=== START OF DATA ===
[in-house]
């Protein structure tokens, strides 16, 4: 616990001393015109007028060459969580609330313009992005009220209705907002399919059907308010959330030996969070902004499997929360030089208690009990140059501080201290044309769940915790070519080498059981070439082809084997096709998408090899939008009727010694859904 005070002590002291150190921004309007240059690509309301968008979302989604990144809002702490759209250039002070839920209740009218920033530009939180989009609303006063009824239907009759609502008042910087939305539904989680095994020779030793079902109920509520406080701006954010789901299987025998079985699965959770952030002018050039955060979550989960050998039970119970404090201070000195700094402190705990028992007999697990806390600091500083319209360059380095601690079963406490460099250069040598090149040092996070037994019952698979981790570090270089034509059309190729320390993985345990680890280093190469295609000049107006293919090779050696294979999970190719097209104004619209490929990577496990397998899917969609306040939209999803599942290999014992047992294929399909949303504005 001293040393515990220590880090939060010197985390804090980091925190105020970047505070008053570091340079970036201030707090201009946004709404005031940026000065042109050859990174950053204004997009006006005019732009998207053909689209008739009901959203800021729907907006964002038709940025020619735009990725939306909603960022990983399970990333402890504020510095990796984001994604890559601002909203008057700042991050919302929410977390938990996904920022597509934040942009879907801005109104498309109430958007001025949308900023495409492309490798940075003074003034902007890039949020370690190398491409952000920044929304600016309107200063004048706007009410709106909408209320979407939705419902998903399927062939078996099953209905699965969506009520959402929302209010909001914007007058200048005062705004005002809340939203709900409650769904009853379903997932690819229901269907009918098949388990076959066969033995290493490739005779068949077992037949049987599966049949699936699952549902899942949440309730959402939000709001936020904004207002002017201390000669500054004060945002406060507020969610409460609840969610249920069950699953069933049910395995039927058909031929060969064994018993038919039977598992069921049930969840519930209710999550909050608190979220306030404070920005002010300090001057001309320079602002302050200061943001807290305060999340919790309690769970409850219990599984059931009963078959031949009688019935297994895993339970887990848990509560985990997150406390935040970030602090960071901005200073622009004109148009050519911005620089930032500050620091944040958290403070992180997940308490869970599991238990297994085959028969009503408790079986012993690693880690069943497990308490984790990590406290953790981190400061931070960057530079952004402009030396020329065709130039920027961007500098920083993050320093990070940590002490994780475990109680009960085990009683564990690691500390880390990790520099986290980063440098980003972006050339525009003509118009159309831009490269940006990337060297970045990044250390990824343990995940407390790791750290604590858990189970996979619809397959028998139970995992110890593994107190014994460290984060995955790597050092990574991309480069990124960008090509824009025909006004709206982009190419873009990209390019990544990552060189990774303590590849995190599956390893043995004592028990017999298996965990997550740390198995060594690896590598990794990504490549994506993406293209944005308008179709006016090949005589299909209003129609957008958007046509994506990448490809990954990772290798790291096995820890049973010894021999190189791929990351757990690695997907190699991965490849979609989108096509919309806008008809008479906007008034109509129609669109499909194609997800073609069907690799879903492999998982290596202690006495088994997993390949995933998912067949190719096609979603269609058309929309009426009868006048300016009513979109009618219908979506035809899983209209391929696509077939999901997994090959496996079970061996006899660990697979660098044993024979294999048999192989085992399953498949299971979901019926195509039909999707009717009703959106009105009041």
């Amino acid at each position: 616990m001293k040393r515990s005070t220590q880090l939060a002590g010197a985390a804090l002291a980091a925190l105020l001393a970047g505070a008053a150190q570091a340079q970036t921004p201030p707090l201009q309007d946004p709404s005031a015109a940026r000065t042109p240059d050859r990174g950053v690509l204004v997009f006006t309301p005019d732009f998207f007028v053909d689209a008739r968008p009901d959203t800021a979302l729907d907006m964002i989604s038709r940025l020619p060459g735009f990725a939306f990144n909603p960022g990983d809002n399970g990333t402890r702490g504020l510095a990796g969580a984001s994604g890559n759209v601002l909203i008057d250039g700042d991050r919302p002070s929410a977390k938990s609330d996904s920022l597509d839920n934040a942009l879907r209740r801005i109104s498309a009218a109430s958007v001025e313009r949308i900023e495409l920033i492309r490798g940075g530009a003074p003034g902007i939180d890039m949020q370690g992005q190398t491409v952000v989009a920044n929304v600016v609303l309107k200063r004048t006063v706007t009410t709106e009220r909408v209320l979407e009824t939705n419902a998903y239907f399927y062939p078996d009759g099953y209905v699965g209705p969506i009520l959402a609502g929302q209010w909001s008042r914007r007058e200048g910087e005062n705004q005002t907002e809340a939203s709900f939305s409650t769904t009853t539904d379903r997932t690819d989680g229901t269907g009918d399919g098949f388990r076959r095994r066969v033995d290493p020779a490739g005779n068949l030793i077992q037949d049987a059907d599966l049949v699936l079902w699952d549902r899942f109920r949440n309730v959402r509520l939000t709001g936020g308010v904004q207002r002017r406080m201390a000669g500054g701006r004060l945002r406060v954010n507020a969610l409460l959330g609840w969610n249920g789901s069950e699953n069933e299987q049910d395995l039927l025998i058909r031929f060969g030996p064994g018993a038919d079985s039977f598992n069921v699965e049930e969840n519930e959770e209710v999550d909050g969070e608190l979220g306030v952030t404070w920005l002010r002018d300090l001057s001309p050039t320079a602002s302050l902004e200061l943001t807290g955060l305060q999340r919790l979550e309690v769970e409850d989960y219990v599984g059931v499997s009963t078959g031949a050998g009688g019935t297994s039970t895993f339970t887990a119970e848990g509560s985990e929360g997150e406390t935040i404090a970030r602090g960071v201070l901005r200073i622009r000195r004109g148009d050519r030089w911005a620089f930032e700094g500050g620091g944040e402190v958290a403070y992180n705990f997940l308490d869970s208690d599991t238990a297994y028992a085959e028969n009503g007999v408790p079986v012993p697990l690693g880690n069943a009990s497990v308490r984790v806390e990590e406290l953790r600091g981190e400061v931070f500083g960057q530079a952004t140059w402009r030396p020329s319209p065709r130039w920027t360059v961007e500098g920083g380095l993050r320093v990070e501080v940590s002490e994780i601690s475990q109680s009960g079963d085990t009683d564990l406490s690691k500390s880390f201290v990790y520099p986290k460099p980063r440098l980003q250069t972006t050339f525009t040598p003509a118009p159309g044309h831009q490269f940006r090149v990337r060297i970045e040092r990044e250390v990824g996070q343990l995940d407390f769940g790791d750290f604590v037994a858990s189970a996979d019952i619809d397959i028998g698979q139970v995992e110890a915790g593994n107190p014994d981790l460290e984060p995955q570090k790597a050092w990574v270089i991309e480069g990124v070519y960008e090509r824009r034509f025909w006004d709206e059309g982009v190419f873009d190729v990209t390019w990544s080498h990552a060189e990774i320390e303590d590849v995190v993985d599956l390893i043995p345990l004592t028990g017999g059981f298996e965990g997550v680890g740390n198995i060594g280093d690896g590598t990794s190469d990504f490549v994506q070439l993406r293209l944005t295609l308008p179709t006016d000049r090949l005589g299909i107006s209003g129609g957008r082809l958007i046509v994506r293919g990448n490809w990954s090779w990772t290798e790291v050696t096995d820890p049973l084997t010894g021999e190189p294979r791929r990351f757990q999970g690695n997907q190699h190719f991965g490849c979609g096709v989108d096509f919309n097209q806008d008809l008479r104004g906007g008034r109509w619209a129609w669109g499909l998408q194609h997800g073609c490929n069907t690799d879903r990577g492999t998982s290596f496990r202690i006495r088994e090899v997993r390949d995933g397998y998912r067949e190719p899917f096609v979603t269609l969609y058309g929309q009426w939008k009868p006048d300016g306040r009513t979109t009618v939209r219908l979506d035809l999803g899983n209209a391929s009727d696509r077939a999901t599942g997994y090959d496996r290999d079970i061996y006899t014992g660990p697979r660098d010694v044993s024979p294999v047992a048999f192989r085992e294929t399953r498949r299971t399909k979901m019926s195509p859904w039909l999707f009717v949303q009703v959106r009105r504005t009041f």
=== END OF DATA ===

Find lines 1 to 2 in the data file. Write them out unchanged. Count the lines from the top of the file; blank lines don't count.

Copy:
[in-house]
């Protein structure tokens, strides 16, 4: 616990001393015109007028060459969580609330313009992005009220209705907002399919059907308010959330030996969070902004499997929360030089208690009990140059501080201290044309769940915790070519080498059981070439082809084997096709998408090899939008009727010694859904 005070002590002291150190921004309007240059690509309301968008979302989604990144809002702490759209250039002070839920209740009218920033530009939180989009609303006063009824239907009759609502008042910087939305539904989680095994020779030793079902109920509520406080701006954010789901299987025998079985699965959770952030002018050039955060979550989960050998039970119970404090201070000195700094402190705990028992007999697990806390600091500083319209360059380095601690079963406490460099250069040598090149040092996070037994019952698979981790570090270089034509059309190729320390993985345990680890280093190469295609000049107006293919090779050696294979999970190719097209104004619209490929990577496990397998899917969609306040939209999803599942290999014992047992294929399909949303504005 001293040393515990220590880090939060010197985390804090980091925190105020970047505070008053570091340079970036201030707090201009946004709404005031940026000065042109050859990174950053204004997009006006005019732009998207053909689209008739009901959203800021729907907006964002038709940025020619735009990725939306909603960022990983399970990333402890504020510095990796984001994604890559601002909203008057700042991050919302929410977390938990996904920022597509934040942009879907801005109104498309109430958007001025949308900023495409492309490798940075003074003034902007890039949020370690190398491409952000920044929304600016309107200063004048706007009410709106909408209320979407939705419902998903399927062939078996099953209905699965969506009520959402929302209010909001914007007058200048005062705004005002809340939203709900409650769904009853379903997932690819229901269907009918098949388990076959066969033995290493490739005779068949077992037949049987599966049949699936699952549902899942949440309730959402939000709001936020904004207002002017201390000669500054004060945002406060507020969610409460609840969610249920069950699953069933049910395995039927058909031929060969064994018993038919039977598992069921049930969840519930209710999550909050608190979220306030404070920005002010300090001057001309320079602002302050200061943001807290305060999340919790309690769970409850219990599984059931009963078959031949009688019935297994895993339970887990848990509560985990997150406390935040970030602090960071901005200073622009004109148009050519911005620089930032500050620091944040958290403070992180997940308490869970599991238990297994085959028969009503408790079986012993690693880690069943497990308490984790990590406290953790981190400061931070960057530079952004402009030396020329065709130039920027961007500098920083993050320093990070940590002490994780475990109680009960085990009683564990690691500390880390990790520099986290980063440098980003972006050339525009003509118009159309831009490269940006990337060297970045990044250390990824343990995940407390790791750290604590858990189970996979619809397959028998139970995992110890593994107190014994460290984060995955790597050092990574991309480069990124960008090509824009025909006004709206982009190419873009990209390019990544990552060189990774303590590849995190599956390893043995004592028990017999298996965990997550740390198995060594690896590598990794990504490549994506993406293209944005308008179709006016090949005589299909209003129609957008958007046509994506990448490809990954990772290798790291096995820890049973010894021999190189791929990351757990690695997907190699991965490849979609989108096509919309806008008809008479906007008034109509129609669109499909194609997800073609069907690799879903492999998982290596202690006495088994997993390949995933998912067949190719096609979603269609058309929309009426009868006048300016009513979109009618219908979506035809899983209209391929696509077939999901997994090959496996079970061996006899660990697979660098044993024979294999048999192989085992399953498949299971979901019926195509039909999707009717009703959106009105009041």